As the ‘70s gave way to the 1980s, the Beatles’ solo records were becoming less and less significant to the record buying public. Paul McCartney’s final album with Wings, 1979’s Back to the Egg, was his lowest-charting long-player in the US and the UK since 1971’s Wild Life, while neither US single from Egg came close to the Billboard Top 10. George Harrison’s self-titled 1979 release was his poorest-performing album to date (barely scraping into the top 40 in England), while Ringo Starr’s final two albums of the ‘70s didn’t even sniff the US Hot 100. John Lennon, of course, had been musically inactive since his self-imposed exile to raise his son Sean began in 1975.

Some might argue that the reason behind the palpable decline in the solo Beatles’ popularity was due to a corresponding decline in the quality of the music, but with the exception of Starr’s lackluster late ‘70s output, this isn’t necessarily so; rather, it was more of a case of times and tastes changing. New wave, punk and disco had all become popular and it seemed as if McCartney, Harrison and Starr were no longer considered “hip” or relevant (even though Paul had attempted to “go disco” on “Goodnight Tonight” and cranked up the guitar on some tunes on Back to the Eggand London Town, with fair-to-middling results). There wasn’t any Beatles reunion on the horizon, so some sort of major shift needed to occur to bring the four back into the forefront.

In the early summer of 1980, the beginnings of what would help push the Beatles back into the spotlight began to take shape as John Lennon sailed to Bermuda with renewed creative energy and began composing songs. “I wanted to be with Sean the first five years, which are the years everyone says are the most important in a child’s life,” Lennon told the Los Angeles Timesin 1980. “When he was coming up on five, Yoko and I thought maybe it was time to record again.”

In August 1980, Lennon and Ono entered the Hit Factory in New York City (along with a passel of the East Coast’s finest session cats) and began recording the tracks that would eventually comprise Double Fantasy(and later, the posthumous Milk and Honey). The album was delved into in detail by the participants in Ken Sharp’s 2010 book, Starting Over: The Making of John Lennon and Yoko Ono’s Double Fantasy, and by all accounts the sessions were upbeat, with Lennon in particularly high spirits and thrilled to be making music once again.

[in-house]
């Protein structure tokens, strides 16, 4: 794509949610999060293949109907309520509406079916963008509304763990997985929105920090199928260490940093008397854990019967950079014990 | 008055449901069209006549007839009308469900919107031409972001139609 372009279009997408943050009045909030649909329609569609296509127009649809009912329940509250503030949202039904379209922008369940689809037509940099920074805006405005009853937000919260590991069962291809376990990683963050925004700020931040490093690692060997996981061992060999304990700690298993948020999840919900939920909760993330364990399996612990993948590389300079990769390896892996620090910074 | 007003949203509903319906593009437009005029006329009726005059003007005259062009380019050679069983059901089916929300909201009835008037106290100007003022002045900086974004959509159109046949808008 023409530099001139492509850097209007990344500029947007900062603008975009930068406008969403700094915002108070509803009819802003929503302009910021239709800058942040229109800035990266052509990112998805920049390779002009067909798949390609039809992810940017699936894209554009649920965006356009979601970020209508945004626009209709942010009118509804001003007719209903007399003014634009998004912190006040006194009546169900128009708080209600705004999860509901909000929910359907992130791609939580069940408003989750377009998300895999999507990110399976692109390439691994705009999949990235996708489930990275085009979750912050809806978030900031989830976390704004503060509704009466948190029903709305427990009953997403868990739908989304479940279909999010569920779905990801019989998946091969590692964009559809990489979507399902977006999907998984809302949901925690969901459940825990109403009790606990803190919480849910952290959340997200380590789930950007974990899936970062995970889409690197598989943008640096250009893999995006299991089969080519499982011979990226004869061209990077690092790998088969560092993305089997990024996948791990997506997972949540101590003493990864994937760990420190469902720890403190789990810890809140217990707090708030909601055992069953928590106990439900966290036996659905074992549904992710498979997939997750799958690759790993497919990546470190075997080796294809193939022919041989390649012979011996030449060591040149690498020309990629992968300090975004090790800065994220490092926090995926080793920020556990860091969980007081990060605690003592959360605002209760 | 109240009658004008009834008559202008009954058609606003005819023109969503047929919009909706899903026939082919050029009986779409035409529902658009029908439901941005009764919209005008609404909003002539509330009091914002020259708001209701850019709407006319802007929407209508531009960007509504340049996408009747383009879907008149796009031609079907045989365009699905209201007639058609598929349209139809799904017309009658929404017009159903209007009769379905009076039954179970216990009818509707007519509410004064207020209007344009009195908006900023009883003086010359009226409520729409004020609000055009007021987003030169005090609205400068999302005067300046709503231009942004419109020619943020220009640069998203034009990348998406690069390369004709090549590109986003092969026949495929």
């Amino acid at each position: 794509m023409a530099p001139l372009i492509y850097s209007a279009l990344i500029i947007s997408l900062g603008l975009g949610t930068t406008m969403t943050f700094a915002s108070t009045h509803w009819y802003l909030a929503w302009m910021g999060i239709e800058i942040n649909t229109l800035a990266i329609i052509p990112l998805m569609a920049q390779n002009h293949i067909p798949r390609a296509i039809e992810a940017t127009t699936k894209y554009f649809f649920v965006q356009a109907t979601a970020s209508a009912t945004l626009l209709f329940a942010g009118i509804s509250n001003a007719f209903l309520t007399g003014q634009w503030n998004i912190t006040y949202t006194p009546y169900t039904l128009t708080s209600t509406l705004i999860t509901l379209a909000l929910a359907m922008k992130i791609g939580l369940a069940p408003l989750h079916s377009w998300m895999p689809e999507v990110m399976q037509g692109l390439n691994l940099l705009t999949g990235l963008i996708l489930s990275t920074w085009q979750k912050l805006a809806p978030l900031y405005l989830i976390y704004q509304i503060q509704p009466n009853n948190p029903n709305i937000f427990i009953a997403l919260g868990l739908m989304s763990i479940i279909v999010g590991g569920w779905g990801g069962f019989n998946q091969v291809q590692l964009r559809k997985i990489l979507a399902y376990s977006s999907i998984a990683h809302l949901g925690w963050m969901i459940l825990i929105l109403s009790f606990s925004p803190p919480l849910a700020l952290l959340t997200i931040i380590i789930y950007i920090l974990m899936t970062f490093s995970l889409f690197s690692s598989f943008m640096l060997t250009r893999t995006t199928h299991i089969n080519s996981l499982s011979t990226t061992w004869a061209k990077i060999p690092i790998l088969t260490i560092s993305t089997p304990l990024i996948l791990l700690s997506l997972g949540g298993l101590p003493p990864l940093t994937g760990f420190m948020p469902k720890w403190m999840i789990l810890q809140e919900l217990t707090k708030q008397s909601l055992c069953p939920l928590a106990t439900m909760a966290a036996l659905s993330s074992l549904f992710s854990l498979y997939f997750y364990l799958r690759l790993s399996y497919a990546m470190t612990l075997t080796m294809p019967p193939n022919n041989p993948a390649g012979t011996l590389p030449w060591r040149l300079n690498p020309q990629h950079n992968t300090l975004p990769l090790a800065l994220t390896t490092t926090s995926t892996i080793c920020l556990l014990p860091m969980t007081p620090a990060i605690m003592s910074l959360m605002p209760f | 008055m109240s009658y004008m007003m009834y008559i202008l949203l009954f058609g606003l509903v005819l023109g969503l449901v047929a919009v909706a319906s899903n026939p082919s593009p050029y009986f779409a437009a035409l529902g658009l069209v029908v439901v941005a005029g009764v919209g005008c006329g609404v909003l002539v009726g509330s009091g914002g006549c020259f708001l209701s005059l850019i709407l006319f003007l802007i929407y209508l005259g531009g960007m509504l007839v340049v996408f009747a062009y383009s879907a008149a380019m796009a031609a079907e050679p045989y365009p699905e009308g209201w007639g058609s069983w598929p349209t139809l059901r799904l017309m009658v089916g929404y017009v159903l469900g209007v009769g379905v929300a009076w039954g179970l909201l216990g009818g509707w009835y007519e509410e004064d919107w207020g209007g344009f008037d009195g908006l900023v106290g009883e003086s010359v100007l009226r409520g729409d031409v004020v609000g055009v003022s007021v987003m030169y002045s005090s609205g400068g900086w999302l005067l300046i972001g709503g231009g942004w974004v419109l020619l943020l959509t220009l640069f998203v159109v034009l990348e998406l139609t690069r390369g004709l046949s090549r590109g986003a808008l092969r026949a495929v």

The Lennons began fielding offers from various and sundry record labels, including one from upstart UK indie Stiff Records for a whopping $5,000, which gave Lennon a good chuckle. Lennon reportedly wanted to better the record-setting multi-million dollar deal that Paul McCartney had signed with Columbia Records, but in the end, the couple signed with the then-fledgling Geffen Records. “I thought the way David got that deal was brilliant,” Double Fantasyproducer Jack Douglas said. “He didn’t give John the same deal as Paul was getting at Columbia because Geffen Records was just a start-up company. But he said something absolutely brilliant that got him the deal: ‘I’m not only getting one great artist, I’m getting two’. Brilliant. And he absolutely believed it. The rest of the labels were only interested in John, and Yoko was a side thing.”

The album’s first single, John’s ‘50s-flavored “(Just Like) Starting Over,” was released in late October 1980, three weeks in advance of the album. Lennon pulled out what he called his “Elvis Orbison” voice for the tune and told Rolling Stone, “I’m a born-again rocker; I feel that refreshed, and I’m going right back to my roots.” He also told the BBC two days before his death that while other Double Fantasycuts may have been stronger, “Starting Over” was the best way to, well, start over.

Upon the single and album’s release there was a blitzkrieg of press, including extensive interviews with Lennon and Ono in publications such as Newsweek, Rolling Stoneand Playboy, with Lennon expounding on everything from the current state of music (“It’s okay to like the Beatles, but dig Queen or Clash and what’s going on now”) to his time with the Fab Four. He sounded like a man who had made peace with his often turbulent past and seemed excited about the future, which made the horrific events of December 8, 1980 all the more heartbreaking.

What often tends to get lost in the tragedy, though, is how strong an album Double Fantasy is. Subtitled “A Heart Play,” Lennon and Ono’s tracks were alternated on the record, and quite often one song was an “answer” to the number preceding it (ie, Lennon’s stark, powerful “I’m Losing You” was followed by Ono’s howling “I’m Moving On”). For the most part it’s a kinder, gentler John Lennon, with loving odes to Yoko (the sweetly romantic “Woman” and the peppy, Buddy Holly-ish “Dear Yoko”) and Sean (the moving “Beautiful Boy,” which features echoes of both traditional Japanese music and swaying island sounds) among the album’s finest tracks.

Even the pundits who disliked the record’s “adult” themes (love, home, family) agreed that it was great to have John Lennon back in the game. And – to the surprise of many – Yoko’s tracks were quite strong and highly accessible, to boot. The danceable “Kiss Kiss Kiss” sounds not unlike something the B-52’s could have worked up, “Beautiful Boys” is a haunting ballad and “Yes, I’m Your Angel” could have leapt off the soundtrack to a Disney movie (and it bore a strong resemblance to the 1920s standard “Makin’ Whoopee”).

Although certainly not intended as such, it was a grand final statement from two true originals. Double Fantasy, already in the top 10 at the time of Lennon’s untimely death, went on to reach number one on the Billboard album charts and also spawned three top 10 singles in the US and two number ones in the UK. Paul McCartney’s first full-length effort following Lennon’s death, 1982’s Tug of War, featured a tear jerking tribute to Lennon titled “Here Today.” Tug of Warwent to number one on both sides of the pond, while George Harrison’s 1981 single “All Those Years Ago” (a loving, if somewhat clumsy tribute to Lennon featuring vocal and instrumental assistance from Paul and Linda McCartney and Ringo Starr) was his highest charting single in eight years.

Although assisted by a tragedy, Double Fantasynot only brought John Lennon back to the top of the charts, it had a trickle down effect on his former mates.